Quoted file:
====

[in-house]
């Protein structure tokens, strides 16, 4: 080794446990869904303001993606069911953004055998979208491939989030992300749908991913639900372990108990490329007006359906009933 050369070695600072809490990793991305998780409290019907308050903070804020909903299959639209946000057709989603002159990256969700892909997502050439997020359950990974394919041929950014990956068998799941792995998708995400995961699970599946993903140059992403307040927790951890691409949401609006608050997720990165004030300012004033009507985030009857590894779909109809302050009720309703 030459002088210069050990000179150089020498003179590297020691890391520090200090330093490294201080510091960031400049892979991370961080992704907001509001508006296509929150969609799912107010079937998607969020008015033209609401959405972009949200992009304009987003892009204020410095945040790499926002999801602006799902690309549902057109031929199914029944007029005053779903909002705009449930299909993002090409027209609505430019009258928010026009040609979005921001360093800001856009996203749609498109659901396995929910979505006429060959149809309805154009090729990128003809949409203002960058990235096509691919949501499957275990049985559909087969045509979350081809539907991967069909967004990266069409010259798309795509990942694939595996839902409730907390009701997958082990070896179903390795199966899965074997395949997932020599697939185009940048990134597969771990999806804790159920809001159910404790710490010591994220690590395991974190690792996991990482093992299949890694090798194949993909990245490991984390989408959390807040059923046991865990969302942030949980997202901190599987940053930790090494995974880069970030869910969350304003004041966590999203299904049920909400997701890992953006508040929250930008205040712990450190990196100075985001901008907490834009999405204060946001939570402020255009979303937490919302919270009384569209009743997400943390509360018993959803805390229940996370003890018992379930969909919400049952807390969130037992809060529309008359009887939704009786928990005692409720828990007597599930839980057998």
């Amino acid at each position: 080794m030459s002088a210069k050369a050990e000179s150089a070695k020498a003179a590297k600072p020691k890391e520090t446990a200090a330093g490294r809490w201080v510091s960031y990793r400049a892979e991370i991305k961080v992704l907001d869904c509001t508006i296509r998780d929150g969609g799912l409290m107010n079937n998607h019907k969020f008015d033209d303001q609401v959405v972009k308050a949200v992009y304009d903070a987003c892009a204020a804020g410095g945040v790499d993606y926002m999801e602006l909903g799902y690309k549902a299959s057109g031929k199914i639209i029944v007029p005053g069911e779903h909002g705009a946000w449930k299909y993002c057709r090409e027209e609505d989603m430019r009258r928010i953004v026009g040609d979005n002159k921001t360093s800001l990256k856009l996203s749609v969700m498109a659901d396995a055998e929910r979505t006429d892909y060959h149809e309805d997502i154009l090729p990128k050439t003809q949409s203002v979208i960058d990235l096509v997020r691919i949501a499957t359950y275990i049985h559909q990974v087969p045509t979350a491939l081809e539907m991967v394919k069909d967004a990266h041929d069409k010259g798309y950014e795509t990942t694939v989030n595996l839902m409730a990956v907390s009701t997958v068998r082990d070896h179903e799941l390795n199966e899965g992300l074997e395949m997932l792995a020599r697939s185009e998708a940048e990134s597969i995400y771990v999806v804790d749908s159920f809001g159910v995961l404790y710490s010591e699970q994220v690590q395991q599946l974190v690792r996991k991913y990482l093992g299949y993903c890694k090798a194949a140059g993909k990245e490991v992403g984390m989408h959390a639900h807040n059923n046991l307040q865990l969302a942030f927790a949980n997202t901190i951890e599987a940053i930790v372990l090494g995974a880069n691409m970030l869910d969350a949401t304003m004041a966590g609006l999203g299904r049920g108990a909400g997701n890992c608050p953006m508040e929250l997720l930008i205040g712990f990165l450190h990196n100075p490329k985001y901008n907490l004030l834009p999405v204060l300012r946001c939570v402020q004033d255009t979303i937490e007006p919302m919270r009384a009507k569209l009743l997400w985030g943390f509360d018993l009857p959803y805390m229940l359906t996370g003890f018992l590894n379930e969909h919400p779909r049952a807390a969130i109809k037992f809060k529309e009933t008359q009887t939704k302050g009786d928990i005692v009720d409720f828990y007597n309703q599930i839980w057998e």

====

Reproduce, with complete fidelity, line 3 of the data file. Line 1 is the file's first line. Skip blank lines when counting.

């Amino acid at each position: 080794m030459s002088a210069k050369a050990e000179s150089a070695k020498a003179a590297k600072p020691k890391e520090t446990a200090a330093g490294r809490w201080v510091s960031y990793r400049a892979e991370i991305k961080v992704l907001d869904c509001t508006i296509r998780d929150g969609g799912l409290m107010n079937n998607h019907k969020f008015d033209d303001q609401v959405v972009k308050a949200v992009y304009d903070a987003c892009a204020a804020g410095g945040v790499d993606y926002m999801e602006l909903g799902y690309k549902a299959s057109g031929k199914i639209i029944v007029p005053g069911e779903h909002g705009a946000w449930k299909y993002c057709r090409e027209e609505d989603m430019r009258r928010i953004v026009g040609d979005n002159k921001t360093s800001l990256k856009l996203s749609v969700m498109a659901d396995a055998e929910r979505t006429d892909y060959h149809e309805d997502i154009l090729p990128k050439t003809q949409s203002v979208i960058d990235l096509v997020r691919i949501a499957t359950y275990i049985h559909q990974v087969p045509t979350a491939l081809e539907m991967v394919k069909d967004a990266h041929d069409k010259g798309y950014e795509t990942t694939v989030n595996l839902m409730a990956v907390s009701t997958v068998r082990d070896h179903e799941l390795n199966e899965g992300l074997e395949m997932l792995a020599r697939s185009e998708a940048e990134s597969i995400y771990v999806v804790d749908s159920f809001g159910v995961l404790y710490s010591e699970q994220v690590q395991q599946l974190v690792r996991k991913y990482l093992g299949y993903c890694k090798a194949a140059g993909k990245e490991v992403g984390m989408h959390a639900h807040n059923n046991l307040q865990l969302a942030f927790a949980n997202t901190i951890e599987a940053i930790v372990l090494g995974a880069n691409m970030l869910d969350a949401t304003m004041a966590g609006l999203g299904r049920g108990a909400g997701n890992c608050p953006m508040e929250l997720l930008i205040g712990f990165l450190h990196n100075p490329k985001y901008n907490l004030l834009p999405v204060l300012r946001c939570v402020q004033d255009t979303i937490e007006p919302m919270r009384a009507k569209l009743l997400w985030g943390f509360d018993l009857p959803y805390m229940l359906t996370g003890f018992l590894n379930e969909h919400p779909r049952a807390a969130i109809k037992f809060k529309e009933t008359q009887t939704k302050g009786d928990i005692v009720d409720f828990y007597n309703q599930i839980w057998e």